This engaging approach jibes well with the school’s Quaker testimonies of simplicity, peace, integrity, community, equality and stewardship. An onsite garden, which teachers and students tend together, is a fine example of the school’s commitment to stewardship and sustainability. The space serves as a vegetable garden, fruit garden, butterfly garden and more. By spending time here—digging in the dirt, planting seeds, harvesting healthful fruits and vegetables for use in the school cafeteria—a student’s learning experience shifts from an abstract idea to a joyful event, according to Ginger Fifer, lower school assistant principal, who taught at Friends’ Central for 25 years prior to joining the administration.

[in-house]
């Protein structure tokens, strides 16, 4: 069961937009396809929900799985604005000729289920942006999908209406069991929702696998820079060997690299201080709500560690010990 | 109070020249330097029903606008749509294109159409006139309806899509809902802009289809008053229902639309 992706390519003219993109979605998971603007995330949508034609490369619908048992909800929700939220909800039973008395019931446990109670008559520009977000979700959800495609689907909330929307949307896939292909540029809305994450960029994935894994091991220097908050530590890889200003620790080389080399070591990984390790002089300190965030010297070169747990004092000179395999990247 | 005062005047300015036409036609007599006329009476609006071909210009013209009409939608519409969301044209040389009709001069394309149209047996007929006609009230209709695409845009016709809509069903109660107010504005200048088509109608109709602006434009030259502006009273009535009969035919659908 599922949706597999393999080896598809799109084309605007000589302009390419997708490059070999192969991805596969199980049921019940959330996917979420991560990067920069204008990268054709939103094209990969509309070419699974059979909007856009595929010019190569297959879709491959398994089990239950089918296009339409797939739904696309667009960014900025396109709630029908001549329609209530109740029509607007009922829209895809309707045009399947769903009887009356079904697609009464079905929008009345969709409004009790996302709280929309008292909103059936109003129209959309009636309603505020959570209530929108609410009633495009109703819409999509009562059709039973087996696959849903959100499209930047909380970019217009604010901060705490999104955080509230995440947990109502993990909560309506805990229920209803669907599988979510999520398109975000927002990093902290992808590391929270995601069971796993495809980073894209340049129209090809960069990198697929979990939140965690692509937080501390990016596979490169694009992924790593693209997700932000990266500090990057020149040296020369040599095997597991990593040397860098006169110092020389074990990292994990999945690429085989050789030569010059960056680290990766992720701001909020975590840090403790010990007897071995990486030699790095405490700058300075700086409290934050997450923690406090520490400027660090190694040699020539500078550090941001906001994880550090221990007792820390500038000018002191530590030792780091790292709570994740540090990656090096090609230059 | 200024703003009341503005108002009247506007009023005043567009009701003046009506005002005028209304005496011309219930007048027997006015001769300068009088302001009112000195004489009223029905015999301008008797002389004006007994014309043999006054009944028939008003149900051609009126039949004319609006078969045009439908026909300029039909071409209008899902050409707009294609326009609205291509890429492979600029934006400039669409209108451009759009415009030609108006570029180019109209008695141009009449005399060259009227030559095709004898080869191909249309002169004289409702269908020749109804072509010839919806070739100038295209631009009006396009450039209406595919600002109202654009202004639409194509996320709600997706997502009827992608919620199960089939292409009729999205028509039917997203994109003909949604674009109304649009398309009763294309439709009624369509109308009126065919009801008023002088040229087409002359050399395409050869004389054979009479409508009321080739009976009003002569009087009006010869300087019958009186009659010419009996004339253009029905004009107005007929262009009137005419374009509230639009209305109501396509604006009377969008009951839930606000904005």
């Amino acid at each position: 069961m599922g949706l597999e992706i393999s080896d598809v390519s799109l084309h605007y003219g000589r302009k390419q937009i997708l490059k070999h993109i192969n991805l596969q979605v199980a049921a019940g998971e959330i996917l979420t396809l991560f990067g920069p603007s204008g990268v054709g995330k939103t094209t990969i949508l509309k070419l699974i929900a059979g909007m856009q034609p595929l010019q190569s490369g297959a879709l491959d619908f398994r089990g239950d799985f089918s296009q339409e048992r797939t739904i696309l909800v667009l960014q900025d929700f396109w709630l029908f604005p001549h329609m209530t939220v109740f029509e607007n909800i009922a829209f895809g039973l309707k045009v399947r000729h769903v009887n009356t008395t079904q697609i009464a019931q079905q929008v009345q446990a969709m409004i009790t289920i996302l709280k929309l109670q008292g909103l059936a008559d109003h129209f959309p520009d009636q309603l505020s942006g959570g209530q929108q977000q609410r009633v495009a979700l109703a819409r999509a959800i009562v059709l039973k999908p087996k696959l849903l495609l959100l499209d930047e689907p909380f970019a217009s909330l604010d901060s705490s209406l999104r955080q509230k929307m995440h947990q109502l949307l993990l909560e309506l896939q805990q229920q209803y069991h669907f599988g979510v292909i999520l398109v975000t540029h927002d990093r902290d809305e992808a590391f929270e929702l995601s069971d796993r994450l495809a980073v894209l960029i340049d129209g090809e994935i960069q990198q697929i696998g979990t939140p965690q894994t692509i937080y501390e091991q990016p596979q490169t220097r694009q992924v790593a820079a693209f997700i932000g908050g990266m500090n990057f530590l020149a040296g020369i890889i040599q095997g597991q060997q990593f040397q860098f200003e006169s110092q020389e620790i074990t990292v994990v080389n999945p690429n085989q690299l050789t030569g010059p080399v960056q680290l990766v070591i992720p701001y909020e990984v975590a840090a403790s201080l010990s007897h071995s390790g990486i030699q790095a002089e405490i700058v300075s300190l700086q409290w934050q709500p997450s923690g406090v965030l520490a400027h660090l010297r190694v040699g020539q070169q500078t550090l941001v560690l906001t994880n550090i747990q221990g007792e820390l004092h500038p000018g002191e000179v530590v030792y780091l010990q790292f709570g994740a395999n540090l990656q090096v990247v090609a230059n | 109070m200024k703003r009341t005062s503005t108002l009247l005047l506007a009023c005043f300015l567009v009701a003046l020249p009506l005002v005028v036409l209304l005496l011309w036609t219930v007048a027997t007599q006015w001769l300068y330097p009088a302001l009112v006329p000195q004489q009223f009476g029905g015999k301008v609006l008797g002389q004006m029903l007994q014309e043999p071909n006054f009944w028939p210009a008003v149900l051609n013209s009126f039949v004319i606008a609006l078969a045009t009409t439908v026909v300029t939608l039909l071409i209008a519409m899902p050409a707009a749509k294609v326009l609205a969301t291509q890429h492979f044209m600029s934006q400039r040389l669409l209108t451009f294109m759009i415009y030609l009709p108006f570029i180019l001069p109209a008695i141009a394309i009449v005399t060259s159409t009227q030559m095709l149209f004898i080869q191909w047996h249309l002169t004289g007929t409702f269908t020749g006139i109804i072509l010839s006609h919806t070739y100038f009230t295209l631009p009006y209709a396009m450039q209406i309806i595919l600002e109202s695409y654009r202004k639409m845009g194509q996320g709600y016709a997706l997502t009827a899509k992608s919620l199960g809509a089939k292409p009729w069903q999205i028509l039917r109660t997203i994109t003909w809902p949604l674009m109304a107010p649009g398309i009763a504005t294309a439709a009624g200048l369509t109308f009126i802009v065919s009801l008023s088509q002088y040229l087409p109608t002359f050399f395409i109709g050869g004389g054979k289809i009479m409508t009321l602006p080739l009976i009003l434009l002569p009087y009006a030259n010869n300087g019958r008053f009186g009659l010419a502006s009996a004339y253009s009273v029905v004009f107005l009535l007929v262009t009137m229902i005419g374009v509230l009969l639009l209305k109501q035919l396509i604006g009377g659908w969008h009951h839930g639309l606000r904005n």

“Students are not just learning about making an impact; they’re actually living it and able to see it,” she says. “Today, all the roasted potatoes on the menu [in the cafeteria] were from our garden, as were the vegetables in the cucumber tomato salad, the herbs in the dressing and half of the cherry tomatoes. Last week it was butternut squash and romaine lettuce. We also have fresh flowers all around the building, and the children know they had a hand in planting them.

“We have a real commitment to ‘skill and drill,’ because kids need to know their multiplication tables,
but they're just some of the tools in the toolbox,” she continues. “We also want them to have the tools needed to do higher-level problem solving. Yes, it’s important to learn the basics, but it’s much more important to be able to apply the information in a meaningful way. We have very happy children here who love learning. These children are doing very serious academic work, and the experiential nature of it makes them very receptive to it.”